Current detection assays are limited by minimal automation, low overall output, and excessive cost. To quickly and affordably identify specific angiogenic processes, it is necessary to screen large panels of vascular analytes and growth factors with some level of automation or high throughput.
The utility of the MILLIPLEX® Human Angiogenesis/ Growth Factor Magnetic Bead Panel 1 in the analysis of 17 targets involved in the angiogenesis pathway was determined in a cohort of 38 patients with various stages of non-small cell lung cancer (NSCLC). The objective was to determine if the MILLIPLEX® assay can accurately quantify known angiogenesis targets in a practical, high-throughput fashion.
Serum was collected from a total of 38 patients with pathologically confirmed NSCLC between 2004 and 2008 at Rush University Medical Center in Chicago, IL. Full Institutional Review Board approval was obtained for this study, and patient consents are on record for all participants. Twelve patients were pathologically staged3 as T1-2N0M0 (“no metastatic progression”), 12 with T1-3N1-2M0 (“locally-advanced”), and 14 patients with T1-4N1-2M1 disease (“presence of distant metastases”). All patients were not previously treated with either chemo- or radiotherapy.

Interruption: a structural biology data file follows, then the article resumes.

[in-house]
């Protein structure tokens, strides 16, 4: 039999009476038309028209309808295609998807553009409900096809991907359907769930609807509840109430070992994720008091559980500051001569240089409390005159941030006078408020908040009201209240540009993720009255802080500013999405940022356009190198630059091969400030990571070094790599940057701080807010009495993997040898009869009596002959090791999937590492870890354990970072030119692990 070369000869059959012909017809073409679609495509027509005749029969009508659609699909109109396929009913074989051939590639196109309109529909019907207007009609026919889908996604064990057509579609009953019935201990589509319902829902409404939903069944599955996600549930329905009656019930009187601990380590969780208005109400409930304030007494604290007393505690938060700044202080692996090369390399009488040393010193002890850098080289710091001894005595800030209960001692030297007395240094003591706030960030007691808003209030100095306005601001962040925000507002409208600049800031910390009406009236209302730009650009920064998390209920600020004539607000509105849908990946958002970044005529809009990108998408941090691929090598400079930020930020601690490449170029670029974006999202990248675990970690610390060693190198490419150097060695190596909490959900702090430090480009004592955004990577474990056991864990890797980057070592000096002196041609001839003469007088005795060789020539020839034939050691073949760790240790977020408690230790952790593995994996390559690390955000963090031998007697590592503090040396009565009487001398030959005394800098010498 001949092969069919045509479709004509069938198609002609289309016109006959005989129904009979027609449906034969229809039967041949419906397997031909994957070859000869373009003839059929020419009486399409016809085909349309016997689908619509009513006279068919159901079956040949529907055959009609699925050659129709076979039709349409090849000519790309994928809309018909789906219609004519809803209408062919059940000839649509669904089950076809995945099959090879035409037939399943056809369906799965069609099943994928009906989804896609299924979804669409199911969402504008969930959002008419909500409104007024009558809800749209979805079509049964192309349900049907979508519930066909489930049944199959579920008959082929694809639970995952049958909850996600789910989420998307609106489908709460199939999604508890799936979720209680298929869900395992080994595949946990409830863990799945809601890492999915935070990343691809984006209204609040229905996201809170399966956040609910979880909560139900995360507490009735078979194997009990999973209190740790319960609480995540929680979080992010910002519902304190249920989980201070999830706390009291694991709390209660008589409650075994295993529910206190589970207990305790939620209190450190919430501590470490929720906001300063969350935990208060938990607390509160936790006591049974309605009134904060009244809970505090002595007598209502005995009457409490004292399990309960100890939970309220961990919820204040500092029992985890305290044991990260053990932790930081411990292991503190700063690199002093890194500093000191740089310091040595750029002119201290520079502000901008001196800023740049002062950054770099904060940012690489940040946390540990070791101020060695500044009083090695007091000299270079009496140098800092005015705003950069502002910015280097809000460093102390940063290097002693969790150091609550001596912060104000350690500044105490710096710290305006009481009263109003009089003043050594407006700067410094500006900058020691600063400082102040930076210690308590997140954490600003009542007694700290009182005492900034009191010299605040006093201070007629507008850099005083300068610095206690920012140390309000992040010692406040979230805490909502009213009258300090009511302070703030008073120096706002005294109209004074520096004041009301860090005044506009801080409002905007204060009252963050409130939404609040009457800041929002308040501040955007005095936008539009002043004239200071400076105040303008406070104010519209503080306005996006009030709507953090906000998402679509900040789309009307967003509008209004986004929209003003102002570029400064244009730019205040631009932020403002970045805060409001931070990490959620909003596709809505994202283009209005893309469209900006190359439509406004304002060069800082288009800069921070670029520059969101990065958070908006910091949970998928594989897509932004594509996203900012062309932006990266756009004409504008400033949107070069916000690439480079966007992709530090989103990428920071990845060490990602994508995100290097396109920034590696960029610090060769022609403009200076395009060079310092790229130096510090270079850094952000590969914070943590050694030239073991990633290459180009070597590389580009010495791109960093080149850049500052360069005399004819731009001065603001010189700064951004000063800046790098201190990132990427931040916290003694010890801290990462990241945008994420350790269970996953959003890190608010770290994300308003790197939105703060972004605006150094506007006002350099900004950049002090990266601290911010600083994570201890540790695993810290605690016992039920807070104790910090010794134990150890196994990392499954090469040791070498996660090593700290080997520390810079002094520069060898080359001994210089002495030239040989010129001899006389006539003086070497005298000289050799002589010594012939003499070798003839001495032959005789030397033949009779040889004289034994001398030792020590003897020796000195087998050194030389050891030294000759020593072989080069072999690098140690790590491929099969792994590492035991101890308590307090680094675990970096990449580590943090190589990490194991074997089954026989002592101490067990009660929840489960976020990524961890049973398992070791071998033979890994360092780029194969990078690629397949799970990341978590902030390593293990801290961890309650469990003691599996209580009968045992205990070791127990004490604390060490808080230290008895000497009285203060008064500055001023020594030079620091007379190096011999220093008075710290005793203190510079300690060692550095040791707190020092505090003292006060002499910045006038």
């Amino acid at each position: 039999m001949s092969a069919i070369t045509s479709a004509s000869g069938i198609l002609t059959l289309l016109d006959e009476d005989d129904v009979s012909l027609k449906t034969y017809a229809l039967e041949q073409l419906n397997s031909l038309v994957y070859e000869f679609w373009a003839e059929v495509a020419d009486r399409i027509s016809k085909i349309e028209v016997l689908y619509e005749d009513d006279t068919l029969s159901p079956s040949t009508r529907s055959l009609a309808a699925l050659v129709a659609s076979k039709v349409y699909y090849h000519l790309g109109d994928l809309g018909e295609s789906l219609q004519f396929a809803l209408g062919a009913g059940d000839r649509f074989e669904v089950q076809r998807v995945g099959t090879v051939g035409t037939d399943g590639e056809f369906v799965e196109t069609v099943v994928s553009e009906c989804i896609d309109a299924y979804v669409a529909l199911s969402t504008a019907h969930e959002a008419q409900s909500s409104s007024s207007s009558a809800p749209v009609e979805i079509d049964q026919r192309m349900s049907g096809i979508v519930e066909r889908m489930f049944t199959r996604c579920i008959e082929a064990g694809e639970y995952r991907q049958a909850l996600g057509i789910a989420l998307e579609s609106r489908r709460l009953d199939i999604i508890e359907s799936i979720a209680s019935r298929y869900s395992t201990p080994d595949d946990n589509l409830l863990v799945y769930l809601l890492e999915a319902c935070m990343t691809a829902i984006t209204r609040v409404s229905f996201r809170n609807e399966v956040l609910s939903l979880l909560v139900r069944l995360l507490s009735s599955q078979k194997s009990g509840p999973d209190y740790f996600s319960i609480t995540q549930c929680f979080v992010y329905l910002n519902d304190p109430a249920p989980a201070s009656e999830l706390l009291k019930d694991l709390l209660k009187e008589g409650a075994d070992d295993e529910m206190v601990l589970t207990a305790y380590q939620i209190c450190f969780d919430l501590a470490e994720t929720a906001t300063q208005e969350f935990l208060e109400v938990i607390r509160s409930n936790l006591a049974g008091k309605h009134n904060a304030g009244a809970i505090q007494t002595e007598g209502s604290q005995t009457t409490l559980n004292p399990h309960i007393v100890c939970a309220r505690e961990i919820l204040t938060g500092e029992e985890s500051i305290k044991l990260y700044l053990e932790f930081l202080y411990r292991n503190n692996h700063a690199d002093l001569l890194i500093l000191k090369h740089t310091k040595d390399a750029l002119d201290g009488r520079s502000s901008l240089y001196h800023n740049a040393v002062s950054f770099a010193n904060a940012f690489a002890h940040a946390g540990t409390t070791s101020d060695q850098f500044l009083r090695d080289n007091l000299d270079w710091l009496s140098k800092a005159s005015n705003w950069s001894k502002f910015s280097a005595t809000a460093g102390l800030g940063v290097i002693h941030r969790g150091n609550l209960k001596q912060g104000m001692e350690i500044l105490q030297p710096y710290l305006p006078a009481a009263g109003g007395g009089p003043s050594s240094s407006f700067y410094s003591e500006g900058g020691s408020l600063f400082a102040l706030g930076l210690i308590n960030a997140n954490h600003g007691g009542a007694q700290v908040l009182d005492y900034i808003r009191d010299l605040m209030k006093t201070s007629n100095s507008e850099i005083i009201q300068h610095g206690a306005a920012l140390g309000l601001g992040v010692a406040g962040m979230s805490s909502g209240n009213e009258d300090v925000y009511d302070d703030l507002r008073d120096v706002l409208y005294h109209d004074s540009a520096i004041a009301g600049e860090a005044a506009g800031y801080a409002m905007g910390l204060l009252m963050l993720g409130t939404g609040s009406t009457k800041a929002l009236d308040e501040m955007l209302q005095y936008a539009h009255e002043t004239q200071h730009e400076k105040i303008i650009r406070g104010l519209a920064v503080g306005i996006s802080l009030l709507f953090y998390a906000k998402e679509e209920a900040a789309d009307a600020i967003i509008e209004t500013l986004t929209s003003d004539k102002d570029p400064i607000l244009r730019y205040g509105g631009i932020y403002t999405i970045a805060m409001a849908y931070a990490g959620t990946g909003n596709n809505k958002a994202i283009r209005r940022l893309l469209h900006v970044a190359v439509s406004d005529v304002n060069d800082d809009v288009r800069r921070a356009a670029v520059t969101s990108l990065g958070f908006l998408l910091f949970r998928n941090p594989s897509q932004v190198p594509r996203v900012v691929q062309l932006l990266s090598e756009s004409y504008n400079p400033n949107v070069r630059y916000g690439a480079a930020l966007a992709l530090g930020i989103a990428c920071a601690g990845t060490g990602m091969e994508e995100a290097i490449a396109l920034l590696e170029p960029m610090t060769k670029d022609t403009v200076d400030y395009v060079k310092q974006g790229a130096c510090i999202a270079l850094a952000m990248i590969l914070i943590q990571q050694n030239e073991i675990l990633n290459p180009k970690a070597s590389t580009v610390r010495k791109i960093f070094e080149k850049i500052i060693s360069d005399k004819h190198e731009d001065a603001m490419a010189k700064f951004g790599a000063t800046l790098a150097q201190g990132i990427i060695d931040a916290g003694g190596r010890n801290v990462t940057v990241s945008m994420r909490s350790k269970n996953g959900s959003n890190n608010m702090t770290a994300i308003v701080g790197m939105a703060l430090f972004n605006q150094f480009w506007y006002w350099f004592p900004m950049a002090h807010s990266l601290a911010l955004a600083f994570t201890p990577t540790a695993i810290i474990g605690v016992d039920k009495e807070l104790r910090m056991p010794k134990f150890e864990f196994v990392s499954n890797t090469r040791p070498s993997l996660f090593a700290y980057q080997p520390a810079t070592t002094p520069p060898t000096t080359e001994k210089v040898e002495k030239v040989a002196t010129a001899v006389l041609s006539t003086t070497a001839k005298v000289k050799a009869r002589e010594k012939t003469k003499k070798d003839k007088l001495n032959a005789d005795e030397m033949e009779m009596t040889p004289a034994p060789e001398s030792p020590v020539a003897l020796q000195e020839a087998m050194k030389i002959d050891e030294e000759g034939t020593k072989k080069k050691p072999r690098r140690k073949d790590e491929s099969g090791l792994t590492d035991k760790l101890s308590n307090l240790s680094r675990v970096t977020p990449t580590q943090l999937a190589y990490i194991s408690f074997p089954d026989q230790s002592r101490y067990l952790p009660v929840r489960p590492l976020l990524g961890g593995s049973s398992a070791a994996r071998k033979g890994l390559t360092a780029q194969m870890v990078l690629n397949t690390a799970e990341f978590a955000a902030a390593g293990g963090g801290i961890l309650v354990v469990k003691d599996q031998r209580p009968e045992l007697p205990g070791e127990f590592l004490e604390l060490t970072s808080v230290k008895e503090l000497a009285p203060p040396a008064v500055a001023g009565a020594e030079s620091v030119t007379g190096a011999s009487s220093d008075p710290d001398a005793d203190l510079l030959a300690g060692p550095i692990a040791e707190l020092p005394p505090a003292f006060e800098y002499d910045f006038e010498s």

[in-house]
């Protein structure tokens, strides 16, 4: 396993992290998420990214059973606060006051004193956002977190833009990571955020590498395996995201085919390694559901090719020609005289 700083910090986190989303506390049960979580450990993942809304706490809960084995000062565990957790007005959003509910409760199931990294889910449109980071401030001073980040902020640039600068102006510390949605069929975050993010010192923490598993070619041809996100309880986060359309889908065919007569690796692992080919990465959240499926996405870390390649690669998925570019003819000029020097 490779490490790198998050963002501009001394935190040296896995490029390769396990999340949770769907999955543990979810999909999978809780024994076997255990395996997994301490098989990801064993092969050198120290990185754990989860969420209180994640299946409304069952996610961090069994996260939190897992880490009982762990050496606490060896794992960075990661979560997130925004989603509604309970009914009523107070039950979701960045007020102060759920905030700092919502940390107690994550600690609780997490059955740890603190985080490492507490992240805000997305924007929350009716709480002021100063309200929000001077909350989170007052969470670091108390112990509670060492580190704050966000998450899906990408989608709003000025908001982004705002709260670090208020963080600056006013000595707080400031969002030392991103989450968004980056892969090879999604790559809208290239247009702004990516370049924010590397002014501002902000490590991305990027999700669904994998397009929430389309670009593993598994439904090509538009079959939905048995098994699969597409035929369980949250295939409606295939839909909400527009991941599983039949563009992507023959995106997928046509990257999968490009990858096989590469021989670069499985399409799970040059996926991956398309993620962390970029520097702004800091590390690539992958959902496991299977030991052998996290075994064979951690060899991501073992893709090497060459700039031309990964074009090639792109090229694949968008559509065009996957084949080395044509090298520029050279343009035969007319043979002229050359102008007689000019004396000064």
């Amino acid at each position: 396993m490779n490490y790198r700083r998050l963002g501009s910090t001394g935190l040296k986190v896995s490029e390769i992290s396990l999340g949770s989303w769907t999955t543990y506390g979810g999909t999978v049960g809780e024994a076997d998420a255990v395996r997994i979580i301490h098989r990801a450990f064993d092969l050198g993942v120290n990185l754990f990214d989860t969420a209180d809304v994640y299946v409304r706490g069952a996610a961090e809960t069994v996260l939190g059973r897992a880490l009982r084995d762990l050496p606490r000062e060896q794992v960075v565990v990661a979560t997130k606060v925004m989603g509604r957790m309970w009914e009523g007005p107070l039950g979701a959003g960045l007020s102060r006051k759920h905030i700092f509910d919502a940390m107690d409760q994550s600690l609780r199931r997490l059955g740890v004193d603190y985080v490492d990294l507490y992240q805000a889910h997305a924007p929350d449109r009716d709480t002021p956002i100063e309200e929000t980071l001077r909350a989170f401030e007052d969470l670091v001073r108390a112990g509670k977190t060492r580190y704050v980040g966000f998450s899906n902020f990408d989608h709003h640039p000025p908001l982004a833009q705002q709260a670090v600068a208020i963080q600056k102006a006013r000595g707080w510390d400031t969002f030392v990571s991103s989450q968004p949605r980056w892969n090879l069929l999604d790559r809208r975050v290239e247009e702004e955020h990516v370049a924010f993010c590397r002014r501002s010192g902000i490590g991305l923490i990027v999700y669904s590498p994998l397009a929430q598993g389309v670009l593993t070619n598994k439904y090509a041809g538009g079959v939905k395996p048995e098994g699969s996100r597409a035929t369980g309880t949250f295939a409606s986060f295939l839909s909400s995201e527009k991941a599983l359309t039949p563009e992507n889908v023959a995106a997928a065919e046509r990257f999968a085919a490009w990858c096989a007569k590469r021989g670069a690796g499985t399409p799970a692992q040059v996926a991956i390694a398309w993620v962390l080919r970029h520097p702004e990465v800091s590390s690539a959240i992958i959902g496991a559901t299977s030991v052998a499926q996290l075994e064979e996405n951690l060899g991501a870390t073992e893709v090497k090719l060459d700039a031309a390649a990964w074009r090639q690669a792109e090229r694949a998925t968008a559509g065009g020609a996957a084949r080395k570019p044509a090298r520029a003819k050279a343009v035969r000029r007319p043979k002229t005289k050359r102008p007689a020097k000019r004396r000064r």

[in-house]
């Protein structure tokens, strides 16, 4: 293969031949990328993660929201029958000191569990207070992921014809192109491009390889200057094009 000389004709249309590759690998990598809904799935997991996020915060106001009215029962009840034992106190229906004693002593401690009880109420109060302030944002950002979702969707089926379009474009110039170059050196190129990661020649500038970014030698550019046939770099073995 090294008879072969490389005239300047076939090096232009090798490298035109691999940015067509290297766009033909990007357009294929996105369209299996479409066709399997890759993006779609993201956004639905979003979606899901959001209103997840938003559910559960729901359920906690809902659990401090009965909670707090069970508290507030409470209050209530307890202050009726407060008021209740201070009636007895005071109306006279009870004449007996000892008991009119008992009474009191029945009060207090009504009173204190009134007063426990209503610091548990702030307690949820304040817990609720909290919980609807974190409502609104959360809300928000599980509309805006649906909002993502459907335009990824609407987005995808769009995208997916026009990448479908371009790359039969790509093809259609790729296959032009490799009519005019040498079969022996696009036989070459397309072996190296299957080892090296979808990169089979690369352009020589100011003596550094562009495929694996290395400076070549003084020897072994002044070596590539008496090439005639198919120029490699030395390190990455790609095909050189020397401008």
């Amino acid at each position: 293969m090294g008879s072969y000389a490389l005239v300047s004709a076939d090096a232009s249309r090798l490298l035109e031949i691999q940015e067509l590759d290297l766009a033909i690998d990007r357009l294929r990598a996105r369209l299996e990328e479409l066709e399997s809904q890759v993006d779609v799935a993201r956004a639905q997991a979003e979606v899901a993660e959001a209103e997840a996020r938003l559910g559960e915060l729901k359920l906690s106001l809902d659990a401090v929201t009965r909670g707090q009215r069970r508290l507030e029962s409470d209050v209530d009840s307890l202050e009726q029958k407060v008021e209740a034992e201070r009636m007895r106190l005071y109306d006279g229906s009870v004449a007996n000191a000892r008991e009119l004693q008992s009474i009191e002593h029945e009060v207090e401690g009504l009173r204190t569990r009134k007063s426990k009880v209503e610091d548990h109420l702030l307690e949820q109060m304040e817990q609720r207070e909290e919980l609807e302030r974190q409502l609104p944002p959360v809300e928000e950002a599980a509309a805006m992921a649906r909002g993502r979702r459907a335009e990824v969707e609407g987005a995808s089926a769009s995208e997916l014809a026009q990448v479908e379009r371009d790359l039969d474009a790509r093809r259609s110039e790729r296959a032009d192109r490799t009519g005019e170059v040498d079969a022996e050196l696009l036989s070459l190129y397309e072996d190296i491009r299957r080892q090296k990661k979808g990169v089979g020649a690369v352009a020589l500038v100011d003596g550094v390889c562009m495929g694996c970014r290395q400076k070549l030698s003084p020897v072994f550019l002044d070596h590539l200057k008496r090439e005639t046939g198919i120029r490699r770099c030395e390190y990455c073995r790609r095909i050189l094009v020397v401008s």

Serum was processed from whole blood using conventional methods within an hour of venipuncture and archived at -80 °C. No sample was subjected to more than two freeze/thaw cycles for this study. Frozen samples were thawed completely at 4 °C, mixed by vortexing, and centrifuged at 10,000 x g for 10 minutes to remove particulates. All samples were diluted at 1:3 in the provided assay buffer solutions, as recommended in the MILLIPLEX® assay kit protocols.